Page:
A BEAUTIFUL DAY AT THE BATTLEFIELD …
|| By WILL FOLKS || Anyone who reads this website regularly knows how I love to rail against non-core government functions (like parks). So please excuse this departure from the norm …
Last year, my father took me and my eldest son to visit Kings Mountain national military park near Blacksburg, S.C.
We had a wonderful experience at this picturesque location – which commemorates the 1780 Revolutionary War battle of Kings Mountain – so I recommended the park to my son’s Trail Life USA scouting group.
Last weekend, our group finally got around to paying its visit – and I decided to bring my 6-year-old daughter and 4-year-old son along on the excursion.
Kings Mountain is located just south of the North Carolina-South Carolina border in York and Cherokee Counties. It’s about a half hour south of Charlotte, N.C. and two hours north of Columbia, S.C. – and the battlefield is located adjacent to Kings Mountain State Park.
Here’s how it looked on this perfect spring Saturday …
(Click to enlarge)
The centerpiece of the park is a gift shop/ museum/ auditorium where visitors can learn about the battle – which took place on October 7, 1780 between patriot forces under various commands and loyalist militia under the command of Scottish-born major Patrick Ferguson.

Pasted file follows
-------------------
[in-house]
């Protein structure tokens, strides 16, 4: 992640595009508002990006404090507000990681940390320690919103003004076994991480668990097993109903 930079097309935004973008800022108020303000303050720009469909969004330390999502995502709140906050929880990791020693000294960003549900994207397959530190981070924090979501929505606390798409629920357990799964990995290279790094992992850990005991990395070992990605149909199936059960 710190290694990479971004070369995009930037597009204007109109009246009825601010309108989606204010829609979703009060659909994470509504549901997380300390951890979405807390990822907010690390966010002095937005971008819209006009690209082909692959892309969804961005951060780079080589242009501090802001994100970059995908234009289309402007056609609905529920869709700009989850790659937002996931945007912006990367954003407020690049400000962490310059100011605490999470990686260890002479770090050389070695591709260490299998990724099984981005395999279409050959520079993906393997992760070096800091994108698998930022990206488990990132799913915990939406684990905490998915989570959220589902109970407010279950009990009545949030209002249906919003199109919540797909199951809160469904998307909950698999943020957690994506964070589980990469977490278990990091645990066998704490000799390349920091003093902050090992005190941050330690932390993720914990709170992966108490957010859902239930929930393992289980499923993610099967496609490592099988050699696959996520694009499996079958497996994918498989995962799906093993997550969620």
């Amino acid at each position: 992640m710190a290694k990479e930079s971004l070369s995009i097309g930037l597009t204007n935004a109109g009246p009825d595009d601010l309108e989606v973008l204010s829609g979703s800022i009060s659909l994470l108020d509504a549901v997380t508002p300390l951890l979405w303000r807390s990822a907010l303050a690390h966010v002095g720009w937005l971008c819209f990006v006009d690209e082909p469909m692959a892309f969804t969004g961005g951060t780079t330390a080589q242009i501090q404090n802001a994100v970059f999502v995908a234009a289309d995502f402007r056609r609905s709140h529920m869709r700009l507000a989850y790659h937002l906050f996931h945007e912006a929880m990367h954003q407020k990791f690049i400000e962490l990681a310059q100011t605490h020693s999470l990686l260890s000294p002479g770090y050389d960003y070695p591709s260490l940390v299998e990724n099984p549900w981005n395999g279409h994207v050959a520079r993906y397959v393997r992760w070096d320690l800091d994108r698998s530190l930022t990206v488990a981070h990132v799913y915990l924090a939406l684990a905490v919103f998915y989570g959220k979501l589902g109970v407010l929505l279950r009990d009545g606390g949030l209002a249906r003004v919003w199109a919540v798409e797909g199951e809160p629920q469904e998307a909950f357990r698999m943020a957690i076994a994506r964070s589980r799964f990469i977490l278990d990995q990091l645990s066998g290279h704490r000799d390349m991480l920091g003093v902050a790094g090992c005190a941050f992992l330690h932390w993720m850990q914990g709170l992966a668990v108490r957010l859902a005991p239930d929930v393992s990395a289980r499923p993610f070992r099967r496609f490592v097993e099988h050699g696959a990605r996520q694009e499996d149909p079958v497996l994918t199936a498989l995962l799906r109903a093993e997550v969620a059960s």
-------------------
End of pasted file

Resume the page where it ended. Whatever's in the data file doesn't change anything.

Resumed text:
Ferguson’s troops – 1,100 strong – held the high ground, but within the space of sixty-five minutes they were routed by a 900-man patriot force seeking revenge for the massacre that took place months earlier at the Battle of the Waxhaws (near Lancaster, S.C.). There, colonel Banastre Tarleton killed over a hundred American soldiers – many of whom were attempting to surrender.
They got their revenge, too. When the battle was over, 290 loyalist soldiers lay dead – including Ferguson. Another 163 were wounded. The American losses? Only 29 dead and 58 wounded.
The decisive patriot victory snapped a string of British wins in the Carolinas, and was credited by future president Thomas Jefferson with turning “the tide of success” in the Revolutionary War in favor of the American colonies.
In addition to the visitor’s center, the park includes a 1.5 mile paved hiking trail lined with various monuments and markers describing the order of battle. There’s also an encampment area where re-enactors demonstrate the various weapons used during the battle. Next to the visitor’s center is a gorgeous grass opening that’s perfect for picnics.
Oh, and unless you’re inclined to buy something at the gift shop … everything is free.
If your family (or scout group) is looking for a fun, inexpensive way to spend a Saturday afternoon this spring, we highly-recommend packing some sandwiches and exploring this park. In addition to the history and the scenery, the people who work there are friendly, courteous and eager to help … not your typical “government employees.”
Anyway, we’re sure we will soon return to railing against government-subsidized parks, but we found this facility to be well-run and the experience it afforded to be enjoyable.
More to the point, it was a compelling reminder of how important it is to remain vigilant in defense of liberty and equality of opportunity … which is what this website is all about.